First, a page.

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Final Push Puts Tight Race Into Hands of Voters

Election: Americans cast ballots today in the closest presidential contest in decades; voter turnout may be the deciding factor. Control of Congress also up for grabs.


Scrambling from one must-win state to another, Al Gore and George W. Bush battled through the eleventh hour and beyond as the tightest presidential campaign in decades hurtled today to a dramatic close.

As the candidates raced time and faced exhaustion, the major parties and their allies were mounting the most extensive, most expensive get-out-the-vote drive in the nation's history.

Sound trucks prowled streets in black neighborhoods across the country, urging support for Gore and his fellow Democrats. Gun control opponents in Atlanta were raffling a shotgun to spur turnout for Bush and the GOP. VIPs, from Barbara Bush to Whoopi Goldberg, were featured on telephone recordings flooding millions of homes nationwide.

"Generally, the importance of turnout is a cliche, but it's no cliche this time," said Andy Kohut, an independent pollster. "It's down to a ground war."

Across the country, control of the House could turn on a handful of closely fought seats, including several in California. Control of the Senate--though a longer shot for Democrats--is also up for grabs.

In the nation's highest-profile Senate contest, First Lady Hillary Rodham Clinton is vying against Republican Rick Lazio in New York.

In California, Democrat Dianne Feinstein is defending her Senate seat against Republican Tom Campbell. Half the state Senate and the entire Assembly will be selected, along with California's 52-member congressional delegation.

State voters also will decide on eight statewide ballot measures, on issues from school vouchers to property taxes to campaign-finance reform. Polls will be open from 7 a.m. to 8 p.m. PST.

Despite the suspense surrounding the presidential race, experts predicted a turnout nationally ranging from a ho-hum 46% to 51% of the voting-age population--not much better than the 49% in the lopsided 1996 contest.

Elsewhere across the country, voters in 42 states will consider more than 200 initiatives and referendums, including efforts to legalize marijuana in Alaska, curb development in Colorado and end dog racing in Massachusetts. Eleven states will choose governors.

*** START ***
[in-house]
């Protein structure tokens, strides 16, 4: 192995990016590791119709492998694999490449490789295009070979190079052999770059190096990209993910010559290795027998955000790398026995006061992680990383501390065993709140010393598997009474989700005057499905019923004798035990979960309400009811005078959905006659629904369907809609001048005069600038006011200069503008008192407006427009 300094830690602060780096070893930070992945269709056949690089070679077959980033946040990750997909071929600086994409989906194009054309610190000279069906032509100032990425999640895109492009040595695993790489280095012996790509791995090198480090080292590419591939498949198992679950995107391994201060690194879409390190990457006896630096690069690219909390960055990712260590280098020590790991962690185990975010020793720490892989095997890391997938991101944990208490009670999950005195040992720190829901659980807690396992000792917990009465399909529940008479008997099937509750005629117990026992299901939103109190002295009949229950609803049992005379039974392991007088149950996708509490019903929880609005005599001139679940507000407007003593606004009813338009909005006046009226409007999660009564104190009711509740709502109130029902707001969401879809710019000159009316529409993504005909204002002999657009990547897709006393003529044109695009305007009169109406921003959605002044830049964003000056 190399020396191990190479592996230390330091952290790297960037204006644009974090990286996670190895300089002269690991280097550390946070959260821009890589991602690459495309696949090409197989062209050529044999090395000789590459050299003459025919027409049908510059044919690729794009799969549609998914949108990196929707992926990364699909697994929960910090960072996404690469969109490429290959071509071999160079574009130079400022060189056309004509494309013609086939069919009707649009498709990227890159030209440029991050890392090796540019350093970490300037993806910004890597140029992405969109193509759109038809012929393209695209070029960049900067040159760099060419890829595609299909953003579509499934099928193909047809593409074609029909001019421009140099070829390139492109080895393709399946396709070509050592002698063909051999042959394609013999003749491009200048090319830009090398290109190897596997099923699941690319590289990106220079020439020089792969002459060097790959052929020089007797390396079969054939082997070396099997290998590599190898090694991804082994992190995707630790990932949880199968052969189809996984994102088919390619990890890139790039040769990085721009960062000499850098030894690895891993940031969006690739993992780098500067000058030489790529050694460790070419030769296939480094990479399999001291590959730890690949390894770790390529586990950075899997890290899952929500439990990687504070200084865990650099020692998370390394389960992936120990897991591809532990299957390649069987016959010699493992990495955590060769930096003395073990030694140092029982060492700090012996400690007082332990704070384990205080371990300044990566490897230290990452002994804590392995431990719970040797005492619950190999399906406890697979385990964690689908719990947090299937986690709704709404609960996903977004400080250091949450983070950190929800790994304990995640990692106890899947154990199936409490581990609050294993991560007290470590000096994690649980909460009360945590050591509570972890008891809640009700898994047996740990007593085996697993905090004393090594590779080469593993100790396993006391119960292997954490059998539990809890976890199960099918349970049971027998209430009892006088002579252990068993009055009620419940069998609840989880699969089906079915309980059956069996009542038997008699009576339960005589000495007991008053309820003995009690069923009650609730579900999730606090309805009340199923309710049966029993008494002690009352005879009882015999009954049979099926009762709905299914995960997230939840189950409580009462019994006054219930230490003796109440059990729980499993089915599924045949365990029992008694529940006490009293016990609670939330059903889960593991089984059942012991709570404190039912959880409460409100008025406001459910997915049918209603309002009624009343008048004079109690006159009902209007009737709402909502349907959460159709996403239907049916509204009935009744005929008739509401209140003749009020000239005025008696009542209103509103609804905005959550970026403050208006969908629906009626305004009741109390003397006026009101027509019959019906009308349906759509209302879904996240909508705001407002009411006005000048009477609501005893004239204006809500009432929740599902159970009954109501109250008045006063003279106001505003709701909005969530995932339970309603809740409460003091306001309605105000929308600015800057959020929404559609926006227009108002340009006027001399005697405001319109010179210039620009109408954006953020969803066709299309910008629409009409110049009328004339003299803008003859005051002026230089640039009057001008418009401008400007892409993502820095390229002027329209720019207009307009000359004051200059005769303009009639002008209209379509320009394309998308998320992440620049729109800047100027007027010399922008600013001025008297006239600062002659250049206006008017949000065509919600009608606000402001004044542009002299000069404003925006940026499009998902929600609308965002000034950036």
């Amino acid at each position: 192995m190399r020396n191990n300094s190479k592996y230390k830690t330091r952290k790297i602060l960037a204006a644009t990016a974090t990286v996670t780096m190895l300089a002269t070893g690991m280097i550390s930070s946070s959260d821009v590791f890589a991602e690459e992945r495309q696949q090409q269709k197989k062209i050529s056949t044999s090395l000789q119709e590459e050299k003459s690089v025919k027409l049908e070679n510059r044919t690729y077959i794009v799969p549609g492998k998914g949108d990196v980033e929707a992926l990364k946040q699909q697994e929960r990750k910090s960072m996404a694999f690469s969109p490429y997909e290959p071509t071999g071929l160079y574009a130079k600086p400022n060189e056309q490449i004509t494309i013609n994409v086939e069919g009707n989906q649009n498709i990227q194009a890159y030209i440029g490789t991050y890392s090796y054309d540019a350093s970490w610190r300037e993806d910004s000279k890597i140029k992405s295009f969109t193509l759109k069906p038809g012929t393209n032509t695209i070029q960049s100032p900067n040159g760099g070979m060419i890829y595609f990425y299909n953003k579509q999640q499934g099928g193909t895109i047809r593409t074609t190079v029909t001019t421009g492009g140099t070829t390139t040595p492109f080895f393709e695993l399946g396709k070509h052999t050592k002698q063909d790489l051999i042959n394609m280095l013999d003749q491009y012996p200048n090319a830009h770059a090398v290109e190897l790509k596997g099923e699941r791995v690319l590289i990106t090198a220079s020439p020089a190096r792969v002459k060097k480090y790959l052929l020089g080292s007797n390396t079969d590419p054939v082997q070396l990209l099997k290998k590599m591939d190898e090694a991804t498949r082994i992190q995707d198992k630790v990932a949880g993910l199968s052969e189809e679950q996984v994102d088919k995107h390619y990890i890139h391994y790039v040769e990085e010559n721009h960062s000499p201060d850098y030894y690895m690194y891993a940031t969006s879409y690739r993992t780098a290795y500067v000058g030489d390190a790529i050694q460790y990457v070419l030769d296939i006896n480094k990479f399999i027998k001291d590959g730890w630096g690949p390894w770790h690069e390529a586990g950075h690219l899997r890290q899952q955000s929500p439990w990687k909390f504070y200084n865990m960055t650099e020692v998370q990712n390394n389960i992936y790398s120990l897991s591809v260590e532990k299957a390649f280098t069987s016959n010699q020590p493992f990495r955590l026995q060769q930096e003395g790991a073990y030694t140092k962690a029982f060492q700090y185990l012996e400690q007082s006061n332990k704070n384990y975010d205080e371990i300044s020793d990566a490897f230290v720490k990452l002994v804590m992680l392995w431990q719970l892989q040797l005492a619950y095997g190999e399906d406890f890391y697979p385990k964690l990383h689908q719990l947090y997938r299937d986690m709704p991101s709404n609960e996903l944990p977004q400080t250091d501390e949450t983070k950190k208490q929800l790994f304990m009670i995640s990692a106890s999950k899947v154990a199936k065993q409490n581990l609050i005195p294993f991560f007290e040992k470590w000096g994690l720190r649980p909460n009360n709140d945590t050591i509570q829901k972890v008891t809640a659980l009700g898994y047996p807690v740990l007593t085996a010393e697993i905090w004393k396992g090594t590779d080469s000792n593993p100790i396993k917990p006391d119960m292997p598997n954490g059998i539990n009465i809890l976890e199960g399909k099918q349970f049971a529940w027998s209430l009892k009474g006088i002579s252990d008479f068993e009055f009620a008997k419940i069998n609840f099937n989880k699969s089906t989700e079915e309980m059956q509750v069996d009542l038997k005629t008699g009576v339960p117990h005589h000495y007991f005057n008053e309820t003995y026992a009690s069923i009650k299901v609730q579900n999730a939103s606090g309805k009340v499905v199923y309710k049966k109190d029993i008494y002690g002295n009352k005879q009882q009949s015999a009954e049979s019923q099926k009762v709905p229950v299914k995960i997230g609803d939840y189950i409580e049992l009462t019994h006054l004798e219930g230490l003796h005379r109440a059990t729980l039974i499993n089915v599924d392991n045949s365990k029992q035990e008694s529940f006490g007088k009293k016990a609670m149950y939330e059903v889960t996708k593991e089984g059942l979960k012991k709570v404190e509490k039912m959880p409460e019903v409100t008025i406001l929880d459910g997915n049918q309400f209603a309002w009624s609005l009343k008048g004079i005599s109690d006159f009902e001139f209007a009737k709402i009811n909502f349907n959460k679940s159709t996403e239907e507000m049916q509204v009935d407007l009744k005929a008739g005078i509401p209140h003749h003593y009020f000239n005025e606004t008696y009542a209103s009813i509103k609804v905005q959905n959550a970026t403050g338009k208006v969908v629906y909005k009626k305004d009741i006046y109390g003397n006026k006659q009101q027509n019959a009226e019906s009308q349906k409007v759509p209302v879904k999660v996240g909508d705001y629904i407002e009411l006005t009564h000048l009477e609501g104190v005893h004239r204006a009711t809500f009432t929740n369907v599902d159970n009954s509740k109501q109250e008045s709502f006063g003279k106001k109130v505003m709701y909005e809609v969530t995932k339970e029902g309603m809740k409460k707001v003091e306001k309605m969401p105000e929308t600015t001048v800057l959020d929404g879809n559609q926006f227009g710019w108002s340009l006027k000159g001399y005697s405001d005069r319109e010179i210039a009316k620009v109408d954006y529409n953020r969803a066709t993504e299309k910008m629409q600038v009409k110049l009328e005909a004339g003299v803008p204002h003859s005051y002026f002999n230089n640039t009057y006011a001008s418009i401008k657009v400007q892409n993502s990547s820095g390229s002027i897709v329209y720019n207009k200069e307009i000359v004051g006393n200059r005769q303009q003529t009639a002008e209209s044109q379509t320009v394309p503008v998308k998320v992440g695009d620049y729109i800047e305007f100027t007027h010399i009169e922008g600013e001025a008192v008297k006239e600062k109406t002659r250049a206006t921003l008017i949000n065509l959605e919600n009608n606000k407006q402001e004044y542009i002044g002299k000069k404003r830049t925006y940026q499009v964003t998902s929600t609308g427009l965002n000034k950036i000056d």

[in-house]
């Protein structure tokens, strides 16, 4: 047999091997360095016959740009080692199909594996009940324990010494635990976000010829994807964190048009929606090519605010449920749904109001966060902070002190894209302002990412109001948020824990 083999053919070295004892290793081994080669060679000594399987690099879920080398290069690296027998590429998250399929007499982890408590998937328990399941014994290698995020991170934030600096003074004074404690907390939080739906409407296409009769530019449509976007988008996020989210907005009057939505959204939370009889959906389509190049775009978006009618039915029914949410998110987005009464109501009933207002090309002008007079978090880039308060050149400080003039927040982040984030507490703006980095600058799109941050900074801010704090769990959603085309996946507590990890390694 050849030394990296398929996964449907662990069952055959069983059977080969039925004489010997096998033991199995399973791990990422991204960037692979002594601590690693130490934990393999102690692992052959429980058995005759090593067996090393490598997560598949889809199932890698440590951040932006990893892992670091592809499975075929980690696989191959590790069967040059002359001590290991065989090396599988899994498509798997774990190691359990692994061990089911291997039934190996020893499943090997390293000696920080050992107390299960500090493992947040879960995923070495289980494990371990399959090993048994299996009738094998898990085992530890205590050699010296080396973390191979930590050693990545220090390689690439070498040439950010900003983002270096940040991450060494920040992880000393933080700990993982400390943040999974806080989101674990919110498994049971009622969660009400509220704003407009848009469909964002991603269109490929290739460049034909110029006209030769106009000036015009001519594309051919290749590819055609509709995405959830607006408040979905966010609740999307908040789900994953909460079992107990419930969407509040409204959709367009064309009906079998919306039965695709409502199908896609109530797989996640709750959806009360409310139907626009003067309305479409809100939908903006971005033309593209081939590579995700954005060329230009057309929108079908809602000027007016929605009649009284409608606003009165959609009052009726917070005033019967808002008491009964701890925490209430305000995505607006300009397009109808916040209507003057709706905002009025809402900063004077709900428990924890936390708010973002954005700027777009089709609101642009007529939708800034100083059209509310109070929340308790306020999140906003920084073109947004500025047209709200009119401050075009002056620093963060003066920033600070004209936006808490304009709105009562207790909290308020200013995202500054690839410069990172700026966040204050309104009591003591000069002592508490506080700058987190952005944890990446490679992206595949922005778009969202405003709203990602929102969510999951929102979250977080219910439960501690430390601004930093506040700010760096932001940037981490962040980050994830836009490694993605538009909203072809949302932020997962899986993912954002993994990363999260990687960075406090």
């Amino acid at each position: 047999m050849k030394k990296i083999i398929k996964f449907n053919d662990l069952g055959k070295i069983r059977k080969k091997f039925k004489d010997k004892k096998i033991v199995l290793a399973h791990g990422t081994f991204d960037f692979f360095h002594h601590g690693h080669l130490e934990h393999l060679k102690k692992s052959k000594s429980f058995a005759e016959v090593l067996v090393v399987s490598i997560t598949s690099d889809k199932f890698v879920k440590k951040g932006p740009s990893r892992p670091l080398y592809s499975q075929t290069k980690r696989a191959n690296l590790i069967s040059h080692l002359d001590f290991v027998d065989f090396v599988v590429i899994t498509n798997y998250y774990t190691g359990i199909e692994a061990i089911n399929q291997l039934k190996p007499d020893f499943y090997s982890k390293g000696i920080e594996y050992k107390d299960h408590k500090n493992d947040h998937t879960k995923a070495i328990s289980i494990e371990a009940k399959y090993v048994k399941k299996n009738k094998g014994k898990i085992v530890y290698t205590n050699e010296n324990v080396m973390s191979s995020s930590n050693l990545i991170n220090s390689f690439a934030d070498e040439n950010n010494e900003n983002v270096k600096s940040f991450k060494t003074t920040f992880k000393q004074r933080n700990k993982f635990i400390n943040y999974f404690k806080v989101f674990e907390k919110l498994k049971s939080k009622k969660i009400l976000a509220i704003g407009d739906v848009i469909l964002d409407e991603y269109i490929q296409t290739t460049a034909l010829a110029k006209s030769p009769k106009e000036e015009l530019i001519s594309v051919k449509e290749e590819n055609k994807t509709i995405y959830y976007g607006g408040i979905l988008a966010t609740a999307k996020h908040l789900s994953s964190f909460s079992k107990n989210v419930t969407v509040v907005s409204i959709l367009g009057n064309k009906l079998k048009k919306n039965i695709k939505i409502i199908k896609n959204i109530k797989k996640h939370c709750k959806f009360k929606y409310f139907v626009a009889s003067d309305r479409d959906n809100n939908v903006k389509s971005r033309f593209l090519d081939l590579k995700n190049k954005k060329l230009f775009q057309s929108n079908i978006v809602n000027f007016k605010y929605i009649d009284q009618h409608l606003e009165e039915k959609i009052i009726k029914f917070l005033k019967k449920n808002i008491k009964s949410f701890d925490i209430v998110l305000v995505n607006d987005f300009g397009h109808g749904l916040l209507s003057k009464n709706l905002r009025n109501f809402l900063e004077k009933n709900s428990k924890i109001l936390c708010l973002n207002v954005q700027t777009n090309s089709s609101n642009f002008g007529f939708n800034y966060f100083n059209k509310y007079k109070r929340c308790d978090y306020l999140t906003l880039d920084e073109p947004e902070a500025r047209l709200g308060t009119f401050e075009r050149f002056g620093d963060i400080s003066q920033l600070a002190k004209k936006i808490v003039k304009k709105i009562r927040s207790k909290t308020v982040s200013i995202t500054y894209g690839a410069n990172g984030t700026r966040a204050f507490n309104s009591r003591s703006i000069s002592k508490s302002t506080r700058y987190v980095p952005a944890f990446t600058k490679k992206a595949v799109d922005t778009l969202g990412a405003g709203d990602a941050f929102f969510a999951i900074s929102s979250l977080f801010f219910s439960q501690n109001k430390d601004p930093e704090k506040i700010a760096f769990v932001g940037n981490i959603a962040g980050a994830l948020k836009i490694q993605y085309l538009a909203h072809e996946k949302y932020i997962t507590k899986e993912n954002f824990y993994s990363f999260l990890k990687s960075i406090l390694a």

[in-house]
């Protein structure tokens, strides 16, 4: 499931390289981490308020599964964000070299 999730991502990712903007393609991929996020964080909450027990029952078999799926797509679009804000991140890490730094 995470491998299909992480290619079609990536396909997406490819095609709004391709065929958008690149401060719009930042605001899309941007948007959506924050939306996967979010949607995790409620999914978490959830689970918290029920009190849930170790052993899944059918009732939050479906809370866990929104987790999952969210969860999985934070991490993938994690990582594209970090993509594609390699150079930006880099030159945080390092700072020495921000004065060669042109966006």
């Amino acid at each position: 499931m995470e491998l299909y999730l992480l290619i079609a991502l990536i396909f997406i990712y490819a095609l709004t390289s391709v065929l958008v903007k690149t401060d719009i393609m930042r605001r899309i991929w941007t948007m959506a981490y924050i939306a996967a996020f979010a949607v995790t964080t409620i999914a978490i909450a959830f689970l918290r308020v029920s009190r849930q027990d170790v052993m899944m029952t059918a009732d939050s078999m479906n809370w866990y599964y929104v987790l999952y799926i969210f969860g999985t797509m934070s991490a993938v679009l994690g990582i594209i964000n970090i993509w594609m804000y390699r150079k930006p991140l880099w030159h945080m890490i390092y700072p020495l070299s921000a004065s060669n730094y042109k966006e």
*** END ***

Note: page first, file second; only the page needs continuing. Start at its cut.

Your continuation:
The first votes in the stubbornly unpredictable presidential race were cast early today in two tiny hamlets of New Hampshire, the state where the year's first primary was held on a cold day nine months ago. Bush won in both Hart's Location and Dixville Notch.

Now, with the end upon them, Gore and Bush exhorted their faithful to the polls, mindful that a relative handful of votes could be key to picking the nation's 43rd president. Each pared his message to bare-boned brevity.

"It's time for new leadership," Bush told a crowd of about 5,000 cheering supporters packed into an airport hangar in Chattanooga, Tenn. "It's time for someone who's going to bring people together to get the people's business done."

In St. Louis, Gore rallied a luncheon crowd of about 2,000 by proclaiming: "I will work hard for you every day and will never let you down. And I will fight for you with all of my heart."

The Green Party's Ralph Nader made his own sprint across the Northeast, alternately combative and wistful as he expressed hope his candidacy would inspire a wave of citizen activism.

"Winning is pushing the agenda toward the interests of the people," Nader said in New York City. "Winning is bringing hundreds of thousands of people into progressive political activity."

Rallies From Morning to Night

Bush spent Monday tweaking the opposition by stumping not only in Gore's native Tennessee but President Clinton's home state of Arkansas. The race in both states is neck and neck. Bush also touched down in Iowa and Wisconsin--which Clinton and Gore carried in 1992 and 1996--before wrapping up with a nightcap rally at his hometown airport in Austin, Texas.

"I didn't seem that long ago that Laura and I got on an airplane out of here and headed up to Iowa and New Hampshire," Bush told the crowd of about 1,000. "Here we are, 17 months later, coming. I've got a report from the field: We have just seen thousands of fellow Americans. We've laid the groundwork and if the people do what I think they're gonna do, you're looking at the next president of the United States."

For the most part, Bush stuck to the Cliff Notes version of his standard speech in a series of rapid-fire events. At a morning gathering under threatening skies in Chattanooga, he characterized Gore as a man who has "strayed from his Tennessee roots," underscoring what he sees as a fundamental difference in today's election.

"We stand squarely side by side with the people of Tennessee . . . because we trust the people. We feel differently about government than my opponent does," Bush said. "He forgot his roots. He forgot where he's from. He trusts Washington. We trust the people."

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